Two top tv production companies are gambling big bucks that the schedules of independent stations – particularly non-Fox affiliates – need to be rescued a “She-Wolf” or a “Lightning Force.”
Viacom Enterprises and MCA Television are coming to NATPE this year to hawk slates of firstrun action-adventure shows. MCA is touting three new hourlong shows – “Shades Of Los Angeles,” “They Came From Outer Space” and “She-Wolf Of London.”
The three shows have been running on WWOR, the MCA-owned indie in New York, and KCOP Los Angeles, all of them finishing with mediocre ratings.
Viacom is trying a different tack – half-hour action-adventure shows. The company has already cleared two such shows, “The Adventures Of Superboy” and “Superforce,” and “Lightning Force” is Viacom’s half-hour offering for the fall. Another 30-minute firstrunner, “The Night Master,” is on the boards for ’92. It’s a “cross between ‘Kung Fu’ and James Bond,” says Viacom’s president for firstrun, Michael Gerber.
Of course, this raft of dramas has these syndicators hyping 1991 as The Year of the Action Show, but stations aren’t believing the hype – at least not yet. “The year of the gameshow or court show or whatever, that’s dictated what syndicators are selling,” says Janeen Bjork, vice president and head of programming for Seltel, a New York rep firm with a client list built largely of indie stations. “But it’s not because stations are saying this is the year of the action drama.”
“It’s not like we said, ‘If we had a firstrun action show, the world would be wonderful,'” says Herman Ramsey, general manager of WGNX, Tribune Co.’s non-Fox indie in Atlanta. “But it is an attempt to bring on some original programming. We would applaud that effort.”
Ramsey, who already runs movies six nights a week and is considering adding a seventh, isn’t sure that no matter how appealing the strip, he could put it on in primetime. But a firstrun action show is, he says, “something to talk about.”
The problem, he expects, would be MCA’s pricing on an all-cash deal. “I doubt seriously they can come in with a realistic price relative to advertiser support of those shows in my market,” Ramsey says.
Shelly Schwab, president of MCA Television, maintains the programming marketplace will force indies to believe in firstrun action-adventure.
“Stations have a need for this,” Schwab says. “If you look at the non-Fox indies, where is their programming going to come from? They are at a critical point. They don’t have access to the movie packages – they’re going to cable. They don’t have access to off-net hours – they’re going to cable. So we’re investing a great deal of money in this.
“If they’re not supportive of (projects like this,” he adds, “then obviously the message is not to produce this kind of product for independents. It’s an important time for them. If this is successful, not only will we stay in this business, it will encourage other studios to get into the business.” MCA is selling its shows on a cash basis only, Schwab says.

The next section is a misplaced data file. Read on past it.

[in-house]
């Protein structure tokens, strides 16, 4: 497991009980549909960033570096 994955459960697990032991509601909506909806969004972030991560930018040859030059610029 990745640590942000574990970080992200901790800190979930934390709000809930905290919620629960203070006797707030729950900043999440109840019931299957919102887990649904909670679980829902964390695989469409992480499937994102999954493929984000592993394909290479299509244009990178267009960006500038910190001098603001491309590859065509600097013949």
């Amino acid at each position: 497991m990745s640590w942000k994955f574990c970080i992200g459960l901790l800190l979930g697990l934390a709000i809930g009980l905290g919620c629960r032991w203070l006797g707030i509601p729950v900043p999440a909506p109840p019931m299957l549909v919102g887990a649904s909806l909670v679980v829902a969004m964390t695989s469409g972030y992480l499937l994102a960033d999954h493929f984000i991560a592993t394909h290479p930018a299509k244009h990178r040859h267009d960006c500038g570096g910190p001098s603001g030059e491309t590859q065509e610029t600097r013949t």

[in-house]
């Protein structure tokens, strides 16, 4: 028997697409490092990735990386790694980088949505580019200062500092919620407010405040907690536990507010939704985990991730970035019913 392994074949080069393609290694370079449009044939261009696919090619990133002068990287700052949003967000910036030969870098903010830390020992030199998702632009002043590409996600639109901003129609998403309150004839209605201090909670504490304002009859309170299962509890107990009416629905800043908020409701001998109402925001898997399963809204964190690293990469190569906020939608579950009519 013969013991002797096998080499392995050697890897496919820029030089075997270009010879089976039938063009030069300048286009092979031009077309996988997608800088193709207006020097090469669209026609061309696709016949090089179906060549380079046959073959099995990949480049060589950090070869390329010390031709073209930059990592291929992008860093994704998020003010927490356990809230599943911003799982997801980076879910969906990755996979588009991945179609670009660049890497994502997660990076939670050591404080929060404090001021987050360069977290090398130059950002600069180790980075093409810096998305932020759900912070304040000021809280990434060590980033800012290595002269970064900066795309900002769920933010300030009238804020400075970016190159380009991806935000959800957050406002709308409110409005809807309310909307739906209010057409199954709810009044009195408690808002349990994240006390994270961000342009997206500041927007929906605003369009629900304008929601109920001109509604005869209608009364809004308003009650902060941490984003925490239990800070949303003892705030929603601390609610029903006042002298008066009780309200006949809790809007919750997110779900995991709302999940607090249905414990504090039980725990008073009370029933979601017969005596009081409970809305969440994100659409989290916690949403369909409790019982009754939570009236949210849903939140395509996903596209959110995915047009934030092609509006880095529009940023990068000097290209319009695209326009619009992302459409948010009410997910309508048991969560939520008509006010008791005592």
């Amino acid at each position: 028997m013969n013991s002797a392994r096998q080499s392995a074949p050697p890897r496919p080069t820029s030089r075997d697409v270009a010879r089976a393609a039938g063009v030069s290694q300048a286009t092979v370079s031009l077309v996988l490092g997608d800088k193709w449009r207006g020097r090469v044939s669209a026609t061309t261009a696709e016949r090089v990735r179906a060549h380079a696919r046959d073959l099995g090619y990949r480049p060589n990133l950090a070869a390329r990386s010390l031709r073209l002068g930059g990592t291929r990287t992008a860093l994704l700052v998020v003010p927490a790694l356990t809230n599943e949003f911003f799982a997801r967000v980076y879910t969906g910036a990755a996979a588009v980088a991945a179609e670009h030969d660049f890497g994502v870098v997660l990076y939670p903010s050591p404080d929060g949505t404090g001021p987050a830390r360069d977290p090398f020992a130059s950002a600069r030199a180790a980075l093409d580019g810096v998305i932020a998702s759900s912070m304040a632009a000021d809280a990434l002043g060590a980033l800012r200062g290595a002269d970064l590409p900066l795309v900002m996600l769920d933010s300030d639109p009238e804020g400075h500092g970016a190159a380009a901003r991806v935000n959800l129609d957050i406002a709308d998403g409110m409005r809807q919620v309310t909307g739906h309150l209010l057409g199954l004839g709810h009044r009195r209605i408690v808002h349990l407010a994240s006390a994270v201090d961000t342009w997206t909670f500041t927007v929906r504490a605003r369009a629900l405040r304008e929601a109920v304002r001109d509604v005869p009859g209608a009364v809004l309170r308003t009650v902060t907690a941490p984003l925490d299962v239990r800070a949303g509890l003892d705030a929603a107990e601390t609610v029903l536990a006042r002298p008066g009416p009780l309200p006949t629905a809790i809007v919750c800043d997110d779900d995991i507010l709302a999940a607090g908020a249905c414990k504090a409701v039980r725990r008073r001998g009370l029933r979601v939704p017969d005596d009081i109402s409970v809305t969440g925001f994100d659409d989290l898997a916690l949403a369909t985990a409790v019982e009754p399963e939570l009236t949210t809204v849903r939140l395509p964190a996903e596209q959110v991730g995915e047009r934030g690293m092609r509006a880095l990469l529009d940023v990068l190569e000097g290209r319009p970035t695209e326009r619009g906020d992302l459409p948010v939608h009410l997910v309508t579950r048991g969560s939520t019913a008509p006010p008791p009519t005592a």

Viacom’s tack of producing half-hour action dramas for barter is designed for a big back-end pay-off. Gerber says Viacom is trying to build a two-hour weekend block of four shows that it can keep on the air, firstrun, for four seasons. Once that’s done, the company can sell the shows in daily strips. The half-hour format, he says, increases Viacom’s chances to sell strips. He also believes the shows can fill a unique niche in stations’ schedules.
“Sitcoms deliver [ratings], but there is a tremendous glut of sitcoms,” he says. “The reality is no one else has a block of high-concept half-hour action shows. It’s really counterprogramming.”
Still, these shows are risky ventures. Paramount, whose “Star Trek: The Next Generation” has become the godfather of firstrun-syndication action shows, backed out of continuing programming on two other firstrun action shows – “Friday The 13th” and “War Of The Worlds.” Paramount balked, according to Bjork, not for lack of station clearance but for lack of advertiser support. With ad markets depressed, action shows are an iffy proposition.
Drooling over overseas sales
One factor that makes the productions worth the gamble is potential sale in the international market. “The international sale is much stronger on action than on sitcoms,” says Bjork. “American humor doesn’t translate, but a car chase is a car chase and a murder is a murder. Drooling males like this stuff.” And drooling males age 25 to 54 are a good demographic regardless of nationality.
Viacom is finding that the international strategy works on its half-hour shows. “The action-adventure is the perfect kind of genre to sell overseas,” Gerber says. “We took a seven-minute ‘Superforce’ tape to Monte Carlo and sold 30 countries overseas on the spot.”
“Action-adventure shows also offer more potential for ancillary licensing and merchandising revenue,” Gerber adds. Viacom recently cut a deal with Galoob Toys for a line of toys based on “Superforce” characters.
None of these ideas will work, of course, if Viacom and MCA can’t make successful shows for American stations. “Superboy” and “Superforce” have performed relatively well for Viacom, but MCA’s shows remain untested on a widespread basis.
The question is what sort of ratings stations will settle for. If they’ll take fair ratings and be happy, these firstrun action shows may have a future, according to Bjork. If they want blockbuster numbers, however, MCA and Viacom may have to go back to the drawing board. “None of these,” Bjork says, “is another ‘Star Trek: The Next Generation.'”